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Why the hydrogen fuel cell vehicle rollout may now succeed

Mon, 08/18/2014 - 10:42am
Kat Kerlin, UC Davis News Service

A convergence of factors is propelling a market rollout of the hydrogen fuel cell vehicle, according to a new study from the Institute of Transportation Studies at the Univ. of California, Davis. A key to hydrogen’s potential success is a new smart solution that clusters hydrogen fuel infrastructure in urban or regional networks, limiting initial costs and enabling an early market for the technology before committing to a full national deployment, suggests the study.

The researchers behind the study, “The Hydrogen Transition,” probe the variety of factors combining to increase the likelihood of successful hydrogen-powered car commercialization. These include new thinking by government and industry on strategies for developing fuel station infrastructure, falling costs for fuel cell vehicle and hydrogen station components, a new array of sporty hydrogen cars about to come to market from major car makers, ample low cost natural gas for making hydrogen, and the strengthening U.S. interest in climate change solutions. 

“We seem to be tantalizingly close to the beginning of a hydrogen transition,” said lead author Joan Ogden, professor of environmental science and policy and director of the Sustainable Transportation Energy Pathways (NextSTEPS). “The next three to four years will be critical for determining whether hydrogen vehicles are just a few years behind electric vehicles, rather than decades.”

Having sufficient hydrogen fueling locations has been a major challenge. It’s a “chicken or egg” dilemma where automakers are reluctant to market cars without infrastructure, and station providers are reluctant to build stations without cars. Recently, however, regional public-private partnerships are emerging to develop smart, comprehensive build-out strategies in different locations around the globe. These new infrastructure paradigms enable more efficient fueling networks, saving millions of dollars compared to earlier designs, and hold the promise of providing hydrogen conveniently and affordably.

ITS-Davis researchers calculated that a targeted regional investment of $100-$200 million in support of 100 stations for about 50,000 FCVs would be enough to make hydrogen cost-competitive with gasoline on a cost-per-mile basis. This level of investment is poised to happen in at least three places: California, Germany and Japan.

In California, the state recently awarded $46 million to build 28 hydrogen fuel stations. Hyundai is leasing its Tucson FCVs to select consumers, while several other car makers—Honda, Toyota, BMW, Nissan and Daimler—expect to have production vehicles on the road in the next few years. Toyota, whose fuel cell vehicles are set to hit the market next year, is also investing in hydrogen fueling infrastructure in the state.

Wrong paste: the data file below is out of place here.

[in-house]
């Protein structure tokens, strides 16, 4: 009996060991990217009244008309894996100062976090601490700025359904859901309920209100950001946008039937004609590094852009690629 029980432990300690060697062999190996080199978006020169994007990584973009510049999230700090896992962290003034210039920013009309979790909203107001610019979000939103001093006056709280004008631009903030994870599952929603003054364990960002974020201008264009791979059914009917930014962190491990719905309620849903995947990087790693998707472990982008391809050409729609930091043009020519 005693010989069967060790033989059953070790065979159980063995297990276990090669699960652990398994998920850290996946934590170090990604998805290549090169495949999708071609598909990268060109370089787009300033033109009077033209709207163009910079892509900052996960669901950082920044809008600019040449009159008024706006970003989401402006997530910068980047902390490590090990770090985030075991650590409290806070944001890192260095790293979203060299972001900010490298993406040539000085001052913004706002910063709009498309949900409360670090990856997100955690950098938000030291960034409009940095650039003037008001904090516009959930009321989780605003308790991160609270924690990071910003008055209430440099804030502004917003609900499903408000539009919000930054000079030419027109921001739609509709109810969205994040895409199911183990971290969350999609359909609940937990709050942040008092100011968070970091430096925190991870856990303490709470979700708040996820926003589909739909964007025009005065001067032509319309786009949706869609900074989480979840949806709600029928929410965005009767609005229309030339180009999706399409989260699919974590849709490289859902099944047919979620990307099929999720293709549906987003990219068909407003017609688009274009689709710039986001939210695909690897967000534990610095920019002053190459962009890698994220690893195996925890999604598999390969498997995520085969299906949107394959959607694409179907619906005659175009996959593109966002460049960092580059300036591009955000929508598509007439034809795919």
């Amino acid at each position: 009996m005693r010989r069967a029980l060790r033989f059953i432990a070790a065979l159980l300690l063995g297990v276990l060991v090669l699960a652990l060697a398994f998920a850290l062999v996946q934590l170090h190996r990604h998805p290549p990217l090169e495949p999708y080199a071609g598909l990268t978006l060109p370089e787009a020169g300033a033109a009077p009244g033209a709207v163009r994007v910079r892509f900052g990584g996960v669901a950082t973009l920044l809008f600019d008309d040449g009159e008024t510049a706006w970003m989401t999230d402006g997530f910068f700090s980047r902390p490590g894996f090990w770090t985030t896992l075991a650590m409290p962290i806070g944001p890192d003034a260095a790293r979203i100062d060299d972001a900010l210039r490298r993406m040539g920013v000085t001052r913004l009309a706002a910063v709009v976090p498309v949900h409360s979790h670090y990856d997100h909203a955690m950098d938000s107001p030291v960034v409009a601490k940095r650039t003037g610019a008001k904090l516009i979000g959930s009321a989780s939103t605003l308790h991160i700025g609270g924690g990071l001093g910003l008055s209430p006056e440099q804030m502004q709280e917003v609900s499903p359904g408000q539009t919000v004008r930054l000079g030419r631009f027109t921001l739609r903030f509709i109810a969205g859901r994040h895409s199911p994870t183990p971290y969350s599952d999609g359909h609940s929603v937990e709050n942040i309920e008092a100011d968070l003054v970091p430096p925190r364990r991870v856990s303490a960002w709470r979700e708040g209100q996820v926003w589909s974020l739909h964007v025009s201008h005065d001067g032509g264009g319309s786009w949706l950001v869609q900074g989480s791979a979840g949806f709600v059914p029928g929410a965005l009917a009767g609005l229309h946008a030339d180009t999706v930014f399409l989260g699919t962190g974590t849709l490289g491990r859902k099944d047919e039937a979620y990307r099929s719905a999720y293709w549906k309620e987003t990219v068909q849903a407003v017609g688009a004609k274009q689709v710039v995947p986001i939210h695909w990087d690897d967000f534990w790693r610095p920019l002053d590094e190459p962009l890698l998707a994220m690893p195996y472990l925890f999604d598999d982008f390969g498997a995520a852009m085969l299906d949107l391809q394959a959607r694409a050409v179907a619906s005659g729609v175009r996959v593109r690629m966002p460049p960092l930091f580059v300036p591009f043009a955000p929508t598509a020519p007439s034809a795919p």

“In many respects, hydrogen fuel cell cars offer consumer value similar or superior to today’s gasoline cars,” Ogden said. “The technology readily enables large vehicle size, a driving range of 300-400 miles, and a fast refueling time of three to five minutes. Hydrogen fuel cell vehicles could help us achieve a low carbon future—without compromising consumer expectations. Along with plug-in electric and efficient internal combustion engine vehicles, hydrogen is an important part of a portfolio approach to sustainable transportation.”

Additional highlights from the study include:

  • Early and durable public policies are key to help launch hydrogen infrastructure and provide consumer incentives for purchasing hydrogen fuel cell vehicles. These may be similar to incentives for plug-in electrics, such as vehicle purchase subsidies, tax exemptions, free parking, and High Occupancy Vehicle lane access.
  • Global public funding of $1 billion a year on hydrogen supports research and development, deployment of power, and transportation applications. Automakers have spent more than $9 billion on fuel cell development. According to the U.S. Dept. of Energy, its public investments have spurred 6 to 9 times more in private investment.
  • The near-term prospects for plentiful, low-cost hydrogen are good. The boom in low-cost natural gas makes possible low-cost hydrogen, especially in the U.S. Methods for cost-effectively producing low-carbon hydrogen from renewable sources hold promise for greater greenhouse gas emission reductions. Hydrogen FCV emissions are already less than half that of conventional gasoline vehicles, due to the greater efficiency of the fuel cell.
  • The long-term environmental, economic and societal benefits of hydrogen FCVs are significant. Fuel cost savings for customers and the reduced costs of air pollution, oil dependence and climate change outweigh transition costs by 10 to 1. 
  • For California, having hydrogen as part of the fuel mix could be integral to the state reaching its twin goals of 1.5 million zero-emission vehicles on the road by 2025 and an 80% reduction below 1990 levels of greenhouse gas emissions by 2050. Hydrogen FCVs are increasingly seen as a critical technology for reaching long-term climate goals, with the potential for capturing a major fraction of the world’s “light duty” passenger car fleet by 2050.

However, the hydrogen transition is anything but certain.

“Hydrogen faces a range of challenges, from economic to societal, before it can be implemented as a large scale transportation fuel,” Ogden said. “The question isn’t whether fuel cell vehicles are technically ready: They are. But how do you build confidence in hydrogen’s future for investors, fuel suppliers, automakers, and, of course, for consumers?”

Source: Univ. of California, Davis

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